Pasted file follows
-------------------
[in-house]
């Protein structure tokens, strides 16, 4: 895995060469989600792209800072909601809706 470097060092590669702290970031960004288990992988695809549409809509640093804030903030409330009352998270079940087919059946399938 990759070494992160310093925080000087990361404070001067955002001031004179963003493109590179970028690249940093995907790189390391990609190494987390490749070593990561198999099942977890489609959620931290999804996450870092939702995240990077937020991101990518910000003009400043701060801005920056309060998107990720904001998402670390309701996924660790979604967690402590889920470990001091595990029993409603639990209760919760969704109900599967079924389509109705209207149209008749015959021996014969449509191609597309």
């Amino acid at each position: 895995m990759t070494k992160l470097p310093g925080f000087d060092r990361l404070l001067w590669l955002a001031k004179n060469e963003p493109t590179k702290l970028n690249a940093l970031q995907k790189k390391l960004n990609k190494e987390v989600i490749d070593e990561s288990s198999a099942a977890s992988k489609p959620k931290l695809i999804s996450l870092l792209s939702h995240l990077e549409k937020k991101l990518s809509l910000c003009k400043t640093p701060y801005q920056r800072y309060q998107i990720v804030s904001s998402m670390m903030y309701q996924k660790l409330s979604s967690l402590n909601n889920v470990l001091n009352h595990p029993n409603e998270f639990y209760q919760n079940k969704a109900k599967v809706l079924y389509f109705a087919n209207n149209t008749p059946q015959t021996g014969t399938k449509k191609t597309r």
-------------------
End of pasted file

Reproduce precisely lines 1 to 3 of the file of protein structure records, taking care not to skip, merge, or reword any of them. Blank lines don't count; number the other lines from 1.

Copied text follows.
[in-house]
């Protein structure tokens, strides 16, 4: 895995060469989600792209800072909601809706 470097060092590669702290970031960004288990992988695809549409809509640093804030903030409330009352998270079940087919059946399938 990759070494992160310093925080000087990361404070001067955002001031004179963003493109590179970028690249940093995907790189390391990609190494987390490749070593990561198999099942977890489609959620931290999804996450870092939702995240990077937020991101990518910000003009400043701060801005920056309060998107990720904001998402670390309701996924660790979604967690402590889920470990001091595990029993409603639990209760919760969704109900599967079924389509109705209207149209008749015959021996014969449509191609597309």
């Amino acid at each position: 895995m990759t070494k992160l470097p310093g925080f000087d060092r990361l404070l001067w590669l955002a001031k004179n060469e963003p493109t590179k702290l970028n690249a940093l970031q995907k790189k390391l960004n990609k190494e987390v989600i490749d070593e990561s288990s198999a099942a977890s992988k489609p959620k931290l695809i999804s996450l870092l792209s939702h995240l990077e549409k937020k991101l990518s809509l910000c003009k400043t640093p701060y801005q920056r800072y309060q998107i990720v804030s904001s998402m670390m903030y309701q996924k660790l409330s979604s967690l402590n909601n889920v470990l001091n009352h595990p029993n409603e998270f639990y209760q919760n079940k969704a109900k599967v809706l079924y389509f109705a087919n209207n149209t008749p059946q015959t021996g014969t399938k449509k191609t597309r």